See Part 21 - The Process shows a diagram complete with instructions on how to reduce the volume of the line level audio so it can be fed into a video camera microphone socket.

On the computer put the line-input slider very low and raise it gradually. Listen to what comes out through your computer's speakers. Your aim is to have the loudest sound on the film come across clearly without distortion.

If the projector only has an output socket for a loudspeaker be very careful. The safest option is to buy a gadget that feeds the sound from there onto your computer through a USB port. (e.g. Griffin Technology iMic USB Audio Interface £32.95 in January 2010 from amazon.co.uk) If you are only transferring a couple of films and don't want to spend that much, plug a loudspeaker in using a lead that lets you put the projector into the next room. Set up your camcorder running near the speaker and run the film with the volume at a comfortable level. Transfer the sound from that "video take".

Beware of Phase Cancellation. Speakers should not be placed close to corners of a room. There was a time when I shot a movie with the mic held up between overhead floor joists - I got a truck-load of phase cancellation from reflected sound off the sides of the joists.

Keep in mind that home movies did not have high-fidelity sound. Once your have the soundtrack in your computer you can often "clean it up" with careful use of the sound filters in your video editor.

Impedance of line and microphone audio

WARNING: Audio signals from the output sockets of a projector, tape recorder, VCR, TV etc. are very high when compared to signals from a low impedance microphone, which has a very low signal. So, if you accidentally feed “line level audio” into a low impedance microphone socket you will blow something up: either your own ears or your equipment.

The audio signals from all the movie projectors that I have seen so far are line level.

  • "Line level" music and audio is high impedance. It is used to connect projectors, video cameras, VCR's, TV's, DVD recorders, DVD players, cassette players, computers etc. It is measured in many thousands of ohms. For stereo systems white is  usually left and and red is right.
  • "Microphone level" audio may be high or low impedance. Amateurs usually use low impedance microphones. When plugged into a video camera the signal is amplified and converted to line level audio.
  • Headphones are of low impedance. Only plug them into headphone sockets. If you are messing about with cable adapters, don't connect  headphones or speakers to line level audio. You will blow your ears up.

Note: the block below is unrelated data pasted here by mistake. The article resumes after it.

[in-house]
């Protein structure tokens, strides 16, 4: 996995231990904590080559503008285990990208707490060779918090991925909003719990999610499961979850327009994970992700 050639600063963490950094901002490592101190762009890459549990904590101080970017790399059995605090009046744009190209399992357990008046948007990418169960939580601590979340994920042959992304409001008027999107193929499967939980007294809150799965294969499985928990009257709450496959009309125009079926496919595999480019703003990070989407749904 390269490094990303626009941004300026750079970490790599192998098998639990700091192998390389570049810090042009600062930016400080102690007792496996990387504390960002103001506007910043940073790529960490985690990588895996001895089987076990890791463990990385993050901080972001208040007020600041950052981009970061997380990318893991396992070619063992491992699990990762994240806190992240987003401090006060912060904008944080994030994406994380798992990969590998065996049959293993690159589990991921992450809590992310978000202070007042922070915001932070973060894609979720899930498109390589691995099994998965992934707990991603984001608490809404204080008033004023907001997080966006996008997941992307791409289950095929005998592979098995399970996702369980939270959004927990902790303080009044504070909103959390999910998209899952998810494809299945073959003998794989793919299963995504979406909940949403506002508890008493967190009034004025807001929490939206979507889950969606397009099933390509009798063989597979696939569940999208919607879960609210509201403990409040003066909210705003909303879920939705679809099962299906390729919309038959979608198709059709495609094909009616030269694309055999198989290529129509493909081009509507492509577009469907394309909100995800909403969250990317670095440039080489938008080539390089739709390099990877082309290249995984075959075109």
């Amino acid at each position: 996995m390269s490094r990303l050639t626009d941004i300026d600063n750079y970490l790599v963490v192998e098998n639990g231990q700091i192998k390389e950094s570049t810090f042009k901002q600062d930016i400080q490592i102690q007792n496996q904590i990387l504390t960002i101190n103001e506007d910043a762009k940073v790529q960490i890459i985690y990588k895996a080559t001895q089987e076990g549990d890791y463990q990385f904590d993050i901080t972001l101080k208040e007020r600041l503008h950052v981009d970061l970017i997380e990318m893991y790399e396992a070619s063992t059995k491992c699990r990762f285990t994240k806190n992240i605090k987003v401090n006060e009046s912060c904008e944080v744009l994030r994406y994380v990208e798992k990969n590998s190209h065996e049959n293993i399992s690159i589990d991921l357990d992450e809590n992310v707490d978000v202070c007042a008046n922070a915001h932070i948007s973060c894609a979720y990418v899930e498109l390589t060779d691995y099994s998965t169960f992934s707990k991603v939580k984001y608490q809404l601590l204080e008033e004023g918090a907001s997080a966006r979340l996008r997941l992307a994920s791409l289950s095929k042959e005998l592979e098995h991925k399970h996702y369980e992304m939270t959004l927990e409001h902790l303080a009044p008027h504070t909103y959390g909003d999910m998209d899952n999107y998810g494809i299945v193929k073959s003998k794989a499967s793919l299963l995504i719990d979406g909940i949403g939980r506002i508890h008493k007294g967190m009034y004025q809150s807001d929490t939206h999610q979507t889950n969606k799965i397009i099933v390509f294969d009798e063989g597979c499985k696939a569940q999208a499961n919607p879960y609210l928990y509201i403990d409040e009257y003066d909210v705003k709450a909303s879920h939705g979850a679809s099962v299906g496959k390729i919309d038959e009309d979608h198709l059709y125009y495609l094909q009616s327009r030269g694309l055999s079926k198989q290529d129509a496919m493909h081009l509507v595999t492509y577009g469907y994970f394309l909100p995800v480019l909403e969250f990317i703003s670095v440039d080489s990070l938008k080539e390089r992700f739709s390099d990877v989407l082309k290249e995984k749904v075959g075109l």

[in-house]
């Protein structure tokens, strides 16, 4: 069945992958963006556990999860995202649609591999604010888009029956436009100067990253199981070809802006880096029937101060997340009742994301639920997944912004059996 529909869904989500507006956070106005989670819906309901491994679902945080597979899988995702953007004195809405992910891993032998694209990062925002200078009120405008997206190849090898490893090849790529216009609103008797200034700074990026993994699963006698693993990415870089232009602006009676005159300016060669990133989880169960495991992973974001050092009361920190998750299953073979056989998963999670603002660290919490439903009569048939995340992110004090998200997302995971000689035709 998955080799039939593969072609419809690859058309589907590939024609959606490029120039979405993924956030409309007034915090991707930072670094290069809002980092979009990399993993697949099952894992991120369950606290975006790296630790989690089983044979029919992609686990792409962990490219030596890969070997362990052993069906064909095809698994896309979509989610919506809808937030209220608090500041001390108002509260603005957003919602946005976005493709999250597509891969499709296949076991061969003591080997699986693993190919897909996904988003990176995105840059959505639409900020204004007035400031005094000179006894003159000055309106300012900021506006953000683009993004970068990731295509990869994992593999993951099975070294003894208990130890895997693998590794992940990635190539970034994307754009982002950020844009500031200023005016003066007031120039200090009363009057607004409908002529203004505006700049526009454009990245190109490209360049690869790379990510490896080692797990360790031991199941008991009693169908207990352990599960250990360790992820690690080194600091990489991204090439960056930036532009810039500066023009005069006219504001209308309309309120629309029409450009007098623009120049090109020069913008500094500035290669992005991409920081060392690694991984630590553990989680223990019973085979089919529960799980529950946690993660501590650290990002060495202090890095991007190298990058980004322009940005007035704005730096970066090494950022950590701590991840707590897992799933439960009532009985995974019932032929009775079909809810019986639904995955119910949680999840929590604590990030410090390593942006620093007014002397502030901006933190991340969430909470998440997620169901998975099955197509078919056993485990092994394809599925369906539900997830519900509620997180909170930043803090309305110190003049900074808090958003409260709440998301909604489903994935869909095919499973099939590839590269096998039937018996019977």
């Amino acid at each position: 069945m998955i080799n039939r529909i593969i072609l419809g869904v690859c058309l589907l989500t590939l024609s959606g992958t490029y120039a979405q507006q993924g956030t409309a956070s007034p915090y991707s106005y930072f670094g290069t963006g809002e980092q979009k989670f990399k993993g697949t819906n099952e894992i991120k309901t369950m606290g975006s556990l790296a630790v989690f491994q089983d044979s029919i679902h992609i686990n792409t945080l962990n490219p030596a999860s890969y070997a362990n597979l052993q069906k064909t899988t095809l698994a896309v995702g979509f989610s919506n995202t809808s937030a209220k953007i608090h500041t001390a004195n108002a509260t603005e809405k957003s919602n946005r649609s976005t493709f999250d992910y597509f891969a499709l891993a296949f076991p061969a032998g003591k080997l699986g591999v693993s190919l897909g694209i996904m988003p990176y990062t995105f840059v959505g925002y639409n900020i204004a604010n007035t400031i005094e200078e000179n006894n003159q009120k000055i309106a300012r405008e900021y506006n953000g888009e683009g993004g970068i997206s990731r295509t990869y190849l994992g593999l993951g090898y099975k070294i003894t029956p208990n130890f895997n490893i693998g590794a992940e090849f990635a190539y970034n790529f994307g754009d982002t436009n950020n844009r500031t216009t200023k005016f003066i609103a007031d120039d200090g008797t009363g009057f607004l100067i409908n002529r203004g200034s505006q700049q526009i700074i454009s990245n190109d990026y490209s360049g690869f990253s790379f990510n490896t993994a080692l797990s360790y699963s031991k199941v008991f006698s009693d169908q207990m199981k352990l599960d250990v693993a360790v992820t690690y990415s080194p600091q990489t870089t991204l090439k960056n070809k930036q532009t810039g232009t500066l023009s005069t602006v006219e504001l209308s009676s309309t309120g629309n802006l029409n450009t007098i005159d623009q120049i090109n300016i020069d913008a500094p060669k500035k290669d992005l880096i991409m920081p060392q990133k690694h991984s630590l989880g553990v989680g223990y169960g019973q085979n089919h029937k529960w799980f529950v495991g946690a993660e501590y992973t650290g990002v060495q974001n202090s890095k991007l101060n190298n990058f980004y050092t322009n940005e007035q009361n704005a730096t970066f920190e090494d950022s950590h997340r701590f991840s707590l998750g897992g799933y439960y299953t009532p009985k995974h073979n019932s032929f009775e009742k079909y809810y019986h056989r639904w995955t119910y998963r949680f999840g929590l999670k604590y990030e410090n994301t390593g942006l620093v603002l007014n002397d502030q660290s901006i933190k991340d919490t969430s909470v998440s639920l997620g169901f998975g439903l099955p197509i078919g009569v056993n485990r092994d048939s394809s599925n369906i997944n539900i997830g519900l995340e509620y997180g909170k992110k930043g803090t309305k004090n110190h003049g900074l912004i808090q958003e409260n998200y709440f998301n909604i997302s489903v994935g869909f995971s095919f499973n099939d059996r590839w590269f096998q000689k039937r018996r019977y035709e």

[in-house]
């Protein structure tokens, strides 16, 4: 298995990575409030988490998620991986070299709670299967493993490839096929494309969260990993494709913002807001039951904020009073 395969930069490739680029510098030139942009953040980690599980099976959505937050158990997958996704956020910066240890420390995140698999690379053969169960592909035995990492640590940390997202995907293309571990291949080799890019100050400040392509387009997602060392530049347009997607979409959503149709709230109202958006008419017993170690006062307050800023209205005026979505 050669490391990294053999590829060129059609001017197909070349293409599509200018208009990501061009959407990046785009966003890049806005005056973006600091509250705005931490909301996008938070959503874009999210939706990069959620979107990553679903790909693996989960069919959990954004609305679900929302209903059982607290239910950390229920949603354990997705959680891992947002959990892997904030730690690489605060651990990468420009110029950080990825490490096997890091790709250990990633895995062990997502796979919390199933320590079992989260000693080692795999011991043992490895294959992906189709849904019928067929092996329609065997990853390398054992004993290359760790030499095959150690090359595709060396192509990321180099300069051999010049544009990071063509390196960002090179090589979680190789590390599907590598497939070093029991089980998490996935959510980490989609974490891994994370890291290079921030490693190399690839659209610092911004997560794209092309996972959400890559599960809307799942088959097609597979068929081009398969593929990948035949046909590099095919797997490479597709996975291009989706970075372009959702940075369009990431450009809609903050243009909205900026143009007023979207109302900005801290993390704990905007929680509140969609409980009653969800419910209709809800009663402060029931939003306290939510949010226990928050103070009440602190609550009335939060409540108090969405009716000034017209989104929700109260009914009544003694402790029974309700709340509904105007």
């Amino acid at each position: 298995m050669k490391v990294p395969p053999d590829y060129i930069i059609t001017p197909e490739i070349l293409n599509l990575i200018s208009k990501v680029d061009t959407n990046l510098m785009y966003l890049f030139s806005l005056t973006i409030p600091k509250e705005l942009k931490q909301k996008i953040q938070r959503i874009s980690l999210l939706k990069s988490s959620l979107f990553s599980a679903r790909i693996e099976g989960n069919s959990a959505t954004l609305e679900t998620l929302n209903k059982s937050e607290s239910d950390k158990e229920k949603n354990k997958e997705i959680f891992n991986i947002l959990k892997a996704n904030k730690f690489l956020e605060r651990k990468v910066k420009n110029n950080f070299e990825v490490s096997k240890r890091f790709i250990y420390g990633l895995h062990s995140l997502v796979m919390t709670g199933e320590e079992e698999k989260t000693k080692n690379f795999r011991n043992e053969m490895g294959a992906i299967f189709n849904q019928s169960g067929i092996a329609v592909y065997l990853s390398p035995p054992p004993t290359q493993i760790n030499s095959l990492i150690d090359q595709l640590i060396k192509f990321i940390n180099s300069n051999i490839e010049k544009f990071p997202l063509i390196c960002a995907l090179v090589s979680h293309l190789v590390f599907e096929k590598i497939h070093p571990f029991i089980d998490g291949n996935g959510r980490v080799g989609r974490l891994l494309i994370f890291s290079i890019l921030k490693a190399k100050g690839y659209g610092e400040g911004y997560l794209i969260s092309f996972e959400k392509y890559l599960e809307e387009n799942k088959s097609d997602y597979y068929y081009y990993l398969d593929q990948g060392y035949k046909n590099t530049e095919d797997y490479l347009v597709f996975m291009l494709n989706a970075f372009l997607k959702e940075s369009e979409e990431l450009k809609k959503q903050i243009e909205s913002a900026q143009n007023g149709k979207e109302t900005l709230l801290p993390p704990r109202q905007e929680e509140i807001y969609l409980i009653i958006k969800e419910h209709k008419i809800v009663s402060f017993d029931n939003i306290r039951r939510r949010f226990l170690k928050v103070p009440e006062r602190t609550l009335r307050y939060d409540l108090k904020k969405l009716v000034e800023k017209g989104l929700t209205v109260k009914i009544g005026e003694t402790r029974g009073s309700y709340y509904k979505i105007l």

System Two

Shoot video of the picture on the film at the projector gate

This is the system the gadget men set up.


16 mm film

The 16mm transfer system setup.The picture shows a 16 mm film projector with the lamp house removed. The video camera is fixed in a wood frame, upside down. It is aimed through a magnifying lens onto the gate. A weak back-light is aimed back through the projector lens onto the gate. We don't need the projector lens, it is just convenient to have it there. This back light shines onto a piece of opal glass or a piece of tracing paper (detail paper might be better, it is slightly more opaque and is more flexible) so as to evenly disperse the light. The blue filter is also attached at this point. The automatic white balance  on cameras doesn't work properly in this situation. You could fiddle with the video camera's manual white balance to get the same effect. There is a stroboscope attached to check the projector speed and a variable resister is also attached so as to adjust the electricity supply. The setting is very stable, one man can easily do this job. The oscillator is adjusted on this projector, on others it may be a governor to be adjusted or the fixing of a variable resister on the power supply.

The Bell and Howell 16 mm film projector has a DC motor where the speed is locked electronically to the frequency of an oscillator (an oscillator simply produces an alternating voltage at a particular frequency. On the projector there are two preset controls for sound (24 fps) speed and silent ppeed (18 fps). If you know how, you can have an external control that supersedes these presets, and you can vary the oscillator frequency over a continuous range. Thus the projector motor speed will vary to match (eg.,10 fps to 30 fps).

Now the picture on the DVD is very good. The colour is good because of the blue filter and there are no visible problems as the movie is being played.

There is, however, a hidden fault - luckily one that can be ignored. You cannot see this fault while the movie Is being played. The defect shows every third frame. Look for an arm swinging. You will see that every third frame shows a cross fade from an adjacent frame. This third frame shows a bright clear image, but superimposed on it is a half faded image of the next movement. It is impossible to see it as the movie is played -- we see a smooth flow of motion. The “persistence of vision" property of the human eye (the same property that makes movies and video possible) fuses the images with a moving image.